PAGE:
A week after Germany was hit by devastating floods that released two months’ worth of rainfall in just two days, several areas of the country remain severely hobbled by the effects of the natural disaster. Rescue operations are still underway, but in locations such as Rhineland-Palatinate, communication remains difficult due to limited cellular reception and internet service.
This is where Elon Musk’s Starlink satellite internet system is making a difference. Rhineland-Palatinate has set up Starlink kits to provide free web access to citizens to help them communicate with family and authorities. Twelve Starlink systems were initially deployed to the Ahrweiler district, in Liers, Ahrbrück, Brück, Pützfeld, Kreuzberg, Rech Nord, Rech Süd, Dernau, Marienthal, Heimersheim and Heppingen. Plans are also underway to expand the system to 35 Starlink dishes, though the locations for these systems are yet to be released.
Granted, Starlink’s deployment in Rhineland-Palatinate is but a short-term solution to the area’s current internet connectivity issues, but even such small efforts are valuable. Starlink could help improve communication in the area, for example, especially as efforts to rebuild cell coverage in Rhineland-Palatinate continue.
The state government has stated that cellphone coverage in the Rhineland-Palatinate area is still not fully available, thanks in part to numerous cellular facilities being destroyed during the floods. Alexander Schweitzer, digitization minister of Rhineland-Palatinate, however, noted that the rebuilding process is well underway. “More than 70% of the well over 500 failed mobile radio stations have already been put back into operation,” he said, adding that work is now underway to fix more “difficult” facilities.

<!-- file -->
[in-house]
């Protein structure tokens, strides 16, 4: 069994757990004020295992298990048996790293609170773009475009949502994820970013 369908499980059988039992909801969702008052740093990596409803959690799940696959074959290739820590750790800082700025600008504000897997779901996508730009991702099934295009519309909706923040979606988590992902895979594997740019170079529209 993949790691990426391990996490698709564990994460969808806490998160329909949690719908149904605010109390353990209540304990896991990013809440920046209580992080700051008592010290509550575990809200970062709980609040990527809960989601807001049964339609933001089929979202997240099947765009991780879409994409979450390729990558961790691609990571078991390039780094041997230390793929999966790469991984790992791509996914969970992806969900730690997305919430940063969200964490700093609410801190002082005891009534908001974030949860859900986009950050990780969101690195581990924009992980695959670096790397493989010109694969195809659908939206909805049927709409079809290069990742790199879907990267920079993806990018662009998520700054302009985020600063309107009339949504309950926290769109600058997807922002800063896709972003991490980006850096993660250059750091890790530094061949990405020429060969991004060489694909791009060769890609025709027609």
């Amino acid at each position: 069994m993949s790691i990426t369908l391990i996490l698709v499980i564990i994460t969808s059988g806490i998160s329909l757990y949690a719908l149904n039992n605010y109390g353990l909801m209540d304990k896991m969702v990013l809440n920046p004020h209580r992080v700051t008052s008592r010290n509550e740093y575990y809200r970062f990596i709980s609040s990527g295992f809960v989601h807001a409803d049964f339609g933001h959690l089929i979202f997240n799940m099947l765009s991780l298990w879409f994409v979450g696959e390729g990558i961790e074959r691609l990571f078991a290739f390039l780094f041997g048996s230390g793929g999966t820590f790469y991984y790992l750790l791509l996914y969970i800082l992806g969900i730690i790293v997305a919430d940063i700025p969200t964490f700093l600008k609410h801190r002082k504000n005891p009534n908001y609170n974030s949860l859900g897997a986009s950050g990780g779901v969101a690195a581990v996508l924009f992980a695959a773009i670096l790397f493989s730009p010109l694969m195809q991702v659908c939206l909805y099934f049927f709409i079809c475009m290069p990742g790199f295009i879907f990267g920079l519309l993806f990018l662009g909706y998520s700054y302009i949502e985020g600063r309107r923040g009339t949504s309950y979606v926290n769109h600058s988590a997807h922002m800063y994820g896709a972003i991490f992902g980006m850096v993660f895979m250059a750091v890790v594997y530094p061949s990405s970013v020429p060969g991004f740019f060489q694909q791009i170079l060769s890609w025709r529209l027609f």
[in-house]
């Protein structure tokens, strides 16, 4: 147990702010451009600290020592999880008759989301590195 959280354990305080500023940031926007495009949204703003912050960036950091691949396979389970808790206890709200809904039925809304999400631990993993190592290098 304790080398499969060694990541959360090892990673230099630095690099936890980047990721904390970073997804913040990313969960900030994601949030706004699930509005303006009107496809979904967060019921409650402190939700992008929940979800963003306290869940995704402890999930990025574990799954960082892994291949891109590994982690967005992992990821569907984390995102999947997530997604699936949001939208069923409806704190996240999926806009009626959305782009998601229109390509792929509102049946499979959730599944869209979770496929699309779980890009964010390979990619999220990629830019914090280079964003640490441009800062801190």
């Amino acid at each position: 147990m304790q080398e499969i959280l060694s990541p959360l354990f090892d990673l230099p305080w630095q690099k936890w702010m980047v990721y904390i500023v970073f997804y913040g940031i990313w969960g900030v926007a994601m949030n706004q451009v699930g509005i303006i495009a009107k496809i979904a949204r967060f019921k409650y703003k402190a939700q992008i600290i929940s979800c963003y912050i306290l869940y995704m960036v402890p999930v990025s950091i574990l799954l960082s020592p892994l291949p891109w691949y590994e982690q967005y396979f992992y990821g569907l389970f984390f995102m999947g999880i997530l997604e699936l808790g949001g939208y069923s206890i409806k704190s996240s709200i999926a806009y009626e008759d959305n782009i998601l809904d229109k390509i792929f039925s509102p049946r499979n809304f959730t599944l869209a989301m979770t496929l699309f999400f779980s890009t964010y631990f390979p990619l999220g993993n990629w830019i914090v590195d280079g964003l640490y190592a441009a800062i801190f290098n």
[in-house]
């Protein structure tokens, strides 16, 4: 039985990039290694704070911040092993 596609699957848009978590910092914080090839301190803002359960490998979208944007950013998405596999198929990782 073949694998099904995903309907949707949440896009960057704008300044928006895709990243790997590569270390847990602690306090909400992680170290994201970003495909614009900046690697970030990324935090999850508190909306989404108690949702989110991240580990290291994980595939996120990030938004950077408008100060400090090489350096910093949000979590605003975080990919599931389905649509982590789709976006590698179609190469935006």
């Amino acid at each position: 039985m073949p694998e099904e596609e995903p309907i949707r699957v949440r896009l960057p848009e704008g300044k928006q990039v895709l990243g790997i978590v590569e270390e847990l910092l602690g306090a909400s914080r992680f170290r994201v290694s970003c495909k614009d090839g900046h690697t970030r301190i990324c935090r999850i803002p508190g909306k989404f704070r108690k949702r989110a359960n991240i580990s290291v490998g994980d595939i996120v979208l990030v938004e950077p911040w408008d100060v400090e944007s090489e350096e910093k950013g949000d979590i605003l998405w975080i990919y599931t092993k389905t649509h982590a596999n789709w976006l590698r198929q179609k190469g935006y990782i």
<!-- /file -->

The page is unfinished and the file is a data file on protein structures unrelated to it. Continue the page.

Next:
Germany’s recent encounter with record rainfall and devastating floods has resulted in much tragedy, with over 180 people being listed as fatalities in the disaster. Over 760 people have been injured as well, and 155 remain missing. Speaking to local news agencies, Sabine Lackner of the federal agency for technical relief noted that victims of the catastrophe would likely only be recovered at ths point, and not rescued. “We are currently still searching for missed ones as we are clearing debris or pumping out cellars. But sadly at this stage it is very likely that victims can only be recovered and not rescued,” Lackner said.
Automakers in the area have contributed to the recovery efforts, with reports stating that Opel is giving affected customers a loaner car for up to three weeks for free, and Ford is providing vans and trucks that could be used for rescue efforts. Volkswagen has reportedly provided monetary donations as well. And Tesla, for its part, has reached out to affected customers to inform them that the Supercharger Network would be free to use in selected areas.
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